Not all property owners or investors want the responsibility of being a landlord in practice. The idea of having to organise maintenance, being at the beck and call of a tenant or preparing agreements, deposits and rent are enough to leave anyone overwhelmed.
Despite having the most compliant and co-operative tenants, there is still plenty of work that comes with being a landlord and requires their full attention. It is for this reason that many choose to hand over the responsibility to experienced letting agents like City and County.
Below, we outline what agents look after on behalf of a landlord or property investor, to help you decide whether you want to self-manage, or leverage the services of a letting agent.
What does a letting agent do for a landlord?
Letting agents take on the management of properties on behalf of private and portfolio landlords. In exchange for a monthly fee, they ensure that landlords are fulfilling their legal obligations, while also looking after the property maintenance and repair that is required and upholding tenant relationships, providing a route of communication.
There is usually a choice of Fully Managed and Let Only packages offered by letting agents. At City and County, we offer two different levels of Full Tenancy Management; you can find details of both services on our Landlords page.
Letting agents have a duty of care towards their clients and are contractually obliged to put the interests of landlords first. Much of the day-to-day work is tenant facing, but ultimately, serves landlords.
Good tenant relations mean there is no reason for rent to be delayed, and problems with the property are dealt with quickly before they have the opportunity to escalate and become more expensive.
Letting agents can also provide expert and specific, localised advice to investors and landlords, tailored to their property. This means advising of any areas that can improve the rental value of the property and the correct rent for the local area.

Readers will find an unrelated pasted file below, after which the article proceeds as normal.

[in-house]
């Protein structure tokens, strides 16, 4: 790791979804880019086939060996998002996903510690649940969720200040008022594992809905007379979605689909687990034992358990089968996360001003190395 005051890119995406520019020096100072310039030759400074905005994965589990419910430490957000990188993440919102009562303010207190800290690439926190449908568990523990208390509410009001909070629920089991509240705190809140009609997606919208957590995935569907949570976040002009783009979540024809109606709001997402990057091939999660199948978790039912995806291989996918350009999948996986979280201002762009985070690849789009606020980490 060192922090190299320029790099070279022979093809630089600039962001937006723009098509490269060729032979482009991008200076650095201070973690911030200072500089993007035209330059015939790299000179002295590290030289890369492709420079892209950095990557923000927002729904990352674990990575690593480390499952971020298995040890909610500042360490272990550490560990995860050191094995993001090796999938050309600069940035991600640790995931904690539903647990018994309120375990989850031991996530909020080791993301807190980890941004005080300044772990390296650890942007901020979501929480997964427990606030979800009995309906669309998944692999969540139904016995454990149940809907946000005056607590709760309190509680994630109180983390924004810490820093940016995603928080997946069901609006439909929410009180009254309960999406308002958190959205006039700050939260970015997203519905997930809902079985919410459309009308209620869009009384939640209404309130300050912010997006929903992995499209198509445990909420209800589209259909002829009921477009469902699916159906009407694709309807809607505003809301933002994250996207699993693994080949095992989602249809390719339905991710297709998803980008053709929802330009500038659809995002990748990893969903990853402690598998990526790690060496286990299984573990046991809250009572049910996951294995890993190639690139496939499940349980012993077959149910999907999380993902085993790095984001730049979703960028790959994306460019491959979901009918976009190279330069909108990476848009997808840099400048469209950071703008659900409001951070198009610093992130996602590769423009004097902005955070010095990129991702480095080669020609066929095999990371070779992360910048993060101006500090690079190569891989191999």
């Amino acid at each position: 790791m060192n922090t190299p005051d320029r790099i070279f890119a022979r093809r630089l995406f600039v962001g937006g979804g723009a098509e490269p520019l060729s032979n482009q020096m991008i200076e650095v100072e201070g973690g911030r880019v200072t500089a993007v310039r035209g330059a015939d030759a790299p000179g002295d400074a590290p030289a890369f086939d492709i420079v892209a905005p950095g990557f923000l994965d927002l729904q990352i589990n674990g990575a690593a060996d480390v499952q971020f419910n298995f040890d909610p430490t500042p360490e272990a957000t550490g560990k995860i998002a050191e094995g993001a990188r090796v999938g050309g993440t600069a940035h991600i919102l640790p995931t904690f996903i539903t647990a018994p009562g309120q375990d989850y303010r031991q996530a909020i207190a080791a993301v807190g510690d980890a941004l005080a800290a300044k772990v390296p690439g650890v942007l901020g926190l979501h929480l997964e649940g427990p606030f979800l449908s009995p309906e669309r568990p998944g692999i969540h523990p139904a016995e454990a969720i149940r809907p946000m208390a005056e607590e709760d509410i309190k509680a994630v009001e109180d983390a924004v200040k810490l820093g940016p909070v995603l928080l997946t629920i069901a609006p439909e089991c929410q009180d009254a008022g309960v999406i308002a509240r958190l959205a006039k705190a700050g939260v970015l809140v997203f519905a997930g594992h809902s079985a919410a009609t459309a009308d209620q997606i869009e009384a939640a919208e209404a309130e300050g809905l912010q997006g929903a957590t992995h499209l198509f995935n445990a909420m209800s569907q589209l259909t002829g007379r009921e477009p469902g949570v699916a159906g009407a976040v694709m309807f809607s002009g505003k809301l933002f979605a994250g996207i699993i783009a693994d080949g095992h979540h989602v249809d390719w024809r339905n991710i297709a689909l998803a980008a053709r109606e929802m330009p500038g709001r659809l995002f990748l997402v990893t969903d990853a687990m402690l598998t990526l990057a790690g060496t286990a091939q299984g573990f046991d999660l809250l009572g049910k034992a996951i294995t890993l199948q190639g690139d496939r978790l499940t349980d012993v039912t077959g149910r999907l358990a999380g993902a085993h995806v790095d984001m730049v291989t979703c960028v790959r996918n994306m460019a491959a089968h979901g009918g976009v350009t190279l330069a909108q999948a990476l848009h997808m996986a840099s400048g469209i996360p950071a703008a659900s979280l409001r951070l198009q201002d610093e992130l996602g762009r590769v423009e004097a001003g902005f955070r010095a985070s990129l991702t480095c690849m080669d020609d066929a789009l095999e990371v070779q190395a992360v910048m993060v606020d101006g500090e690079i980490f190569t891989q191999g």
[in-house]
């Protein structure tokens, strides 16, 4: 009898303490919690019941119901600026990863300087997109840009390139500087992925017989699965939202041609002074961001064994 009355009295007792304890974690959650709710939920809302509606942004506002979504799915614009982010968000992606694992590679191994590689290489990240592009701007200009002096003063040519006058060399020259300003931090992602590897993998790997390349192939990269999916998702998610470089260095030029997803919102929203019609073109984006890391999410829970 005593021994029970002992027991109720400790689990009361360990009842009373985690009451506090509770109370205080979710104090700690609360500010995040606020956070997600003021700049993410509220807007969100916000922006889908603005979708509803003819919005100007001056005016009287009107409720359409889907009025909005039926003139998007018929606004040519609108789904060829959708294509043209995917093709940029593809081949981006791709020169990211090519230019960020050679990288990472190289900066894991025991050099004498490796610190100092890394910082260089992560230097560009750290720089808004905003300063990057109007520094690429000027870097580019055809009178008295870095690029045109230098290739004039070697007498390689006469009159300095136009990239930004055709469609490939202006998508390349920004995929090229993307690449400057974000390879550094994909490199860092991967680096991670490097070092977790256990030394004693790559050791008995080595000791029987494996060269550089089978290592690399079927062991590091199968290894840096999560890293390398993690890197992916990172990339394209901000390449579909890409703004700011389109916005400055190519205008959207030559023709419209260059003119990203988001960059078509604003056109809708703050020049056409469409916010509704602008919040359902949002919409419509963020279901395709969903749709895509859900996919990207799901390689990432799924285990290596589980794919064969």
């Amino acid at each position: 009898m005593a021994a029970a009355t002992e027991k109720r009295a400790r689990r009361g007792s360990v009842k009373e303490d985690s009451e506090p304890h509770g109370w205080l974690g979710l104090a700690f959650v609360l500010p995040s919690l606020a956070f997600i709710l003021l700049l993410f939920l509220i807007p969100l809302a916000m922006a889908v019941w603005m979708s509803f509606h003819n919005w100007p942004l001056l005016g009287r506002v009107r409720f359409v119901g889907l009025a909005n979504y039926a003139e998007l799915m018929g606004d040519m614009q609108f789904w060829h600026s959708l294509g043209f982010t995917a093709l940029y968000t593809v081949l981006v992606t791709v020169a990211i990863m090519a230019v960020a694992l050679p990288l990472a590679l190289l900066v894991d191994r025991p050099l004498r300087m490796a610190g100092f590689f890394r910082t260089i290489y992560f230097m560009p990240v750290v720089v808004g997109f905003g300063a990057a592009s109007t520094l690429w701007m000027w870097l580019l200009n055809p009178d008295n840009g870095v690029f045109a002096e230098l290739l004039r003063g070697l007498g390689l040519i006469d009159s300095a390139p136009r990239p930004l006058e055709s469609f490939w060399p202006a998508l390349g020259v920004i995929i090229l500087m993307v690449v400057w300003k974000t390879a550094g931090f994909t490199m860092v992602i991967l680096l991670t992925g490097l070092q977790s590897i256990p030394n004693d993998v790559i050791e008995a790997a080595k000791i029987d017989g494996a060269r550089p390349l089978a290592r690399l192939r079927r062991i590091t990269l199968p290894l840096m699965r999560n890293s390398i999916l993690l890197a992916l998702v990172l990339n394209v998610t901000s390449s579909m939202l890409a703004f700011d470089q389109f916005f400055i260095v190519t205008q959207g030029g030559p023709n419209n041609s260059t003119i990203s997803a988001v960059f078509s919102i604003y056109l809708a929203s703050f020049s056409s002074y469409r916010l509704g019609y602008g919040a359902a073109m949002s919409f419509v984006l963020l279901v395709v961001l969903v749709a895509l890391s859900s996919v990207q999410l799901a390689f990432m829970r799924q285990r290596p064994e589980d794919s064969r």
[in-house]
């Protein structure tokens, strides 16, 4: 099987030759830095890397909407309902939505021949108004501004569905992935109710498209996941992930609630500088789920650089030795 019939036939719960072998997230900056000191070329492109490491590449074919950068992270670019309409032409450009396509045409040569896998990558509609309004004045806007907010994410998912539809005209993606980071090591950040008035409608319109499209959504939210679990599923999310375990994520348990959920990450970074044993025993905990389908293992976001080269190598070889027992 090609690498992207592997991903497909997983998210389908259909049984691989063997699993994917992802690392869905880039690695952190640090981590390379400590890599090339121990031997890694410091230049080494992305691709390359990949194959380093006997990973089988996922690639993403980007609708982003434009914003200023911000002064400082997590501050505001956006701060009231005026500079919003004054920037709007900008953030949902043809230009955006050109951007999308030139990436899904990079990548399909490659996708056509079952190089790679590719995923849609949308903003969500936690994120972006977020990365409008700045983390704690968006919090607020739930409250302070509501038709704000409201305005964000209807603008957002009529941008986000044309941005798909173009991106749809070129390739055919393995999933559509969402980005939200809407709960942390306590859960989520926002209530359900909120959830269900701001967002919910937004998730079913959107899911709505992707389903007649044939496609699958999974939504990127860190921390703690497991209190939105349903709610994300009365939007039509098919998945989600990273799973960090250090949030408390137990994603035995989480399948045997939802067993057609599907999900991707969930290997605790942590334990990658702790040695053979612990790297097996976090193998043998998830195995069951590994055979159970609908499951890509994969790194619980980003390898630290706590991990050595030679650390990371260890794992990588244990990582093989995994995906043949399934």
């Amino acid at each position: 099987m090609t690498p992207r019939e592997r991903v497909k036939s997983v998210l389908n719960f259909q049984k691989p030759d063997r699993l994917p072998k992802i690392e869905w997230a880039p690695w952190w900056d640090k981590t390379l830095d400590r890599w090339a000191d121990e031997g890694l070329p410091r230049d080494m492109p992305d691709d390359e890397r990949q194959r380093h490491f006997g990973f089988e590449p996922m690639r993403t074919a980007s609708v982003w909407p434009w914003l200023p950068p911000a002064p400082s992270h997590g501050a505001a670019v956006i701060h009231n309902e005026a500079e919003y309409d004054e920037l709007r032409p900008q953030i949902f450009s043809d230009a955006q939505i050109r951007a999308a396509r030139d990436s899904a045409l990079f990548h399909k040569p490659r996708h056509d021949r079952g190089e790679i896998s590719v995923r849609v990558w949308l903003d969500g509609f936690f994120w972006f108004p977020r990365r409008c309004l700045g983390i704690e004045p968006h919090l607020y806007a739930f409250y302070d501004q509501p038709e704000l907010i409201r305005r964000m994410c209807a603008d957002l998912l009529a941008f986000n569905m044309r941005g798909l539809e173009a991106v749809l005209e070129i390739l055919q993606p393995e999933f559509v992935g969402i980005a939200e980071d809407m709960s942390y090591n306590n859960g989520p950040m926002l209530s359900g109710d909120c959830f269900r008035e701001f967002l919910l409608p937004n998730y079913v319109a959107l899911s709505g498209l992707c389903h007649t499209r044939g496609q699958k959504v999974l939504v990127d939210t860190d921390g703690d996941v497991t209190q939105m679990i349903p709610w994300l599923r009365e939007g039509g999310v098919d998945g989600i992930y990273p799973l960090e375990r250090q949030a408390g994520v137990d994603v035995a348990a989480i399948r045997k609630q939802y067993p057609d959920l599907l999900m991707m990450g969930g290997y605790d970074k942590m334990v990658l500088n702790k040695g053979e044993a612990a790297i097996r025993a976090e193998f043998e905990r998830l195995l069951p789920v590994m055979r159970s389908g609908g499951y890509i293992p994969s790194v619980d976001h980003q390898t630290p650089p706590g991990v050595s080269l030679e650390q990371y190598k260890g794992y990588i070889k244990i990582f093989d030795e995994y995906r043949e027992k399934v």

What is a letting agent responsible for?
The responsibilities of a letting agent are determined by the level of management you want them to have. They often include some or all of the following:
Marketing your property
Including taking the right images, highlighting special features and significant practical aspects of the property, and creating a buzz around your property by promoting it on the right platforms.
Finding and referencing tenants
This means finding the right tenant – not the first tenant. Part of the referencing process means running background and financial checks, character references and immigration status checks. You will need to gather official documentation like copies of passports. It is a criminal offence to let a property without doing this.
Creating tenancy agreements and schedule of condition
Tenancy agreements must be legally compliant and fair, and tenants should be provided with a copy before moving in. A full property inventory or schedule of condition details and records the condition of the property and its contents, including ‘fixed’ features like cupboards, doorframes and flooring, at the beginning of a new tenancy.
Protecting tenant deposits
If you are offering an assured shorthold tenancy, a Tenant’s deposit must be placed in a government-approved tenancy deposit protection scheme within 30 days of receiving it.
Failing to do this can result in fines.
Collecting rent and handling arrears
Part of a letting agent service is to look after rent collection, often prompting tenants to organise monthly Standing Order payments, and providing the details to do so. They will also chase up late payments.